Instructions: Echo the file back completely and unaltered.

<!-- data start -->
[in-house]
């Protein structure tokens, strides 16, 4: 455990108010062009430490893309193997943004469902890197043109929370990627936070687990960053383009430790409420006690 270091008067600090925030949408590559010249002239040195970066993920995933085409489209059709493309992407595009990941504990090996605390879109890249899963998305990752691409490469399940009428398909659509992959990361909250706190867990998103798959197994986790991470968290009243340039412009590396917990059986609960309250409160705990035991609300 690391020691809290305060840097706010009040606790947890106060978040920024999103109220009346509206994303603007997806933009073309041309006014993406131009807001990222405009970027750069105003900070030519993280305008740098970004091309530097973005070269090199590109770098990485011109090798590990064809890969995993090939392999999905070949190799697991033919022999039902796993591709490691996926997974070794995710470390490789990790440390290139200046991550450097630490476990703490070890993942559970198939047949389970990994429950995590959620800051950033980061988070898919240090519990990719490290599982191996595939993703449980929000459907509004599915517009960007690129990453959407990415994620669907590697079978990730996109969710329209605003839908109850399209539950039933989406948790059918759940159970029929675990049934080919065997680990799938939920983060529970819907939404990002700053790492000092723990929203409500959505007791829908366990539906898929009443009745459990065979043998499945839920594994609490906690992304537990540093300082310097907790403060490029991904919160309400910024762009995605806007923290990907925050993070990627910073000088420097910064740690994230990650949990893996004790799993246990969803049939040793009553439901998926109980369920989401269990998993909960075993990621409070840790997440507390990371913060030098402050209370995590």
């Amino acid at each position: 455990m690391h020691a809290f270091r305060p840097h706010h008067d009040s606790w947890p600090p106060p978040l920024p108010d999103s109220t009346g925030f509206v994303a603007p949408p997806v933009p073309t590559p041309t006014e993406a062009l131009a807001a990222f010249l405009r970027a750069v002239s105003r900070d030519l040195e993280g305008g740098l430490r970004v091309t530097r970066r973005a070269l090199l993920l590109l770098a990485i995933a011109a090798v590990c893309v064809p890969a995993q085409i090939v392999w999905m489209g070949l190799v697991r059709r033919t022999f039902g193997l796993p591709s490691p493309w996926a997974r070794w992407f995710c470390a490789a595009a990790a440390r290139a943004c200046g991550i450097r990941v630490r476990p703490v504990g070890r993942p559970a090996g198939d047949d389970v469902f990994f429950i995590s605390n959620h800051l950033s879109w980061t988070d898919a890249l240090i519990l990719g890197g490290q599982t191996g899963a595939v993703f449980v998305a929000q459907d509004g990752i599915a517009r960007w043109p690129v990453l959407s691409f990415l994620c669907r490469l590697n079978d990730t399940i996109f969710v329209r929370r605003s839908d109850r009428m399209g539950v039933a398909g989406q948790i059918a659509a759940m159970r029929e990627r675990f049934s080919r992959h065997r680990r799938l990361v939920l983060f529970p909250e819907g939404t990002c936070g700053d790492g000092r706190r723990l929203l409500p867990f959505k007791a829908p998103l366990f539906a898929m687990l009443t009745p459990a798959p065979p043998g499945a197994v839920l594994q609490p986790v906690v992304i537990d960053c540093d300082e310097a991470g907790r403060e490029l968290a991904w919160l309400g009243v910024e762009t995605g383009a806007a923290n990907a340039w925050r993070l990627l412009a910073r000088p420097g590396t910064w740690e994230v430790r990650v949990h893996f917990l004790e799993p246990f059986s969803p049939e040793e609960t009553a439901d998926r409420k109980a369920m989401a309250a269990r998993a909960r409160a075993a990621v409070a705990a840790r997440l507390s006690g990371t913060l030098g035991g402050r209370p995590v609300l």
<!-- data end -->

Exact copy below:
[in-house]
């Protein structure tokens, strides 16, 4: 455990108010062009430490893309193997943004469902890197043109929370990627936070687990960053383009430790409420006690 270091008067600090925030949408590559010249002239040195970066993920995933085409489209059709493309992407595009990941504990090996605390879109890249899963998305990752691409490469399940009428398909659509992959990361909250706190867990998103798959197994986790991470968290009243340039412009590396917990059986609960309250409160705990035991609300 690391020691809290305060840097706010009040606790947890106060978040920024999103109220009346509206994303603007997806933009073309041309006014993406131009807001990222405009970027750069105003900070030519993280305008740098970004091309530097973005070269090199590109770098990485011109090798590990064809890969995993090939392999999905070949190799697991033919022999039902796993591709490691996926997974070794995710470390490789990790440390290139200046991550450097630490476990703490070890993942559970198939047949389970990994429950995590959620800051950033980061988070898919240090519990990719490290599982191996595939993703449980929000459907509004599915517009960007690129990453959407990415994620669907590697079978990730996109969710329209605003839908109850399209539950039933989406948790059918759940159970029929675990049934080919065997680990799938939920983060529970819907939404990002700053790492000092723990929203409500959505007791829908366990539906898929009443009745459990065979043998499945839920594994609490906690992304537990540093300082310097907790403060490029991904919160309400910024762009995605806007923290990907925050993070990627910073000088420097910064740690994230990650949990893996004790799993246990969803049939040793009553439901998926109980369920989401269990998993909960075993990621409070840790997440507390990371913060030098402050209370995590």
């Amino acid at each position: 455990m690391h020691a809290f270091r305060p840097h706010h008067d009040s606790w947890p600090p106060p978040l920024p108010d999103s109220t009346g925030f509206v994303a603007p949408p997806v933009p073309t590559p041309t006014e993406a062009l131009a807001a990222f010249l405009r970027a750069v002239s105003r900070d030519l040195e993280g305008g740098l430490r970004v091309t530097r970066r973005a070269l090199l993920l590109l770098a990485i995933a011109a090798v590990c893309v064809p890969a995993q085409i090939v392999w999905m489209g070949l190799v697991r059709r033919t022999f039902g193997l796993p591709s490691p493309w996926a997974r070794w992407f995710c470390a490789a595009a990790a440390r290139a943004c200046g991550i450097r990941v630490r476990p703490v504990g070890r993942p559970a090996g198939d047949d389970v469902f990994f429950i995590s605390n959620h800051l950033s879109w980061t988070d898919a890249l240090i519990l990719g890197g490290q599982t191996g899963a595939v993703f449980v998305a929000q459907d509004g990752i599915a517009r960007w043109p690129v990453l959407s691409f990415l994620c669907r490469l590697n079978d990730t399940i996109f969710v329209r929370r605003s839908d109850r009428m399209g539950v039933a398909g989406q948790i059918a659509a759940m159970r029929e990627r675990f049934s080919r992959h065997r680990r799938l990361v939920l983060f529970p909250e819907g939404t990002c936070g700053d790492g000092r706190r723990l929203l409500p867990f959505k007791a829908p998103l366990f539906a898929m687990l009443t009745p459990a798959p065979p043998g499945a197994v839920l594994q609490p986790v906690v992304i537990d960053c540093d300082e310097a991470g907790r403060e490029l968290a991904w919160l309400g009243v910024e762009t995605g383009a806007a923290n990907a340039w925050r993070l990627l412009a910073r000088p420097g590396t910064w740690e994230v430790r990650v949990h893996f917990l004790e799993p246990f059986s969803p049939e040793e609960t009553a439901d998926r409420k109980a369920m989401a309250a269990r998993a909960r409160a075993a990621v409070a705990a840790r997440l507390s006690g990371t913060l030098g035991g402050r209370p995590v609300l």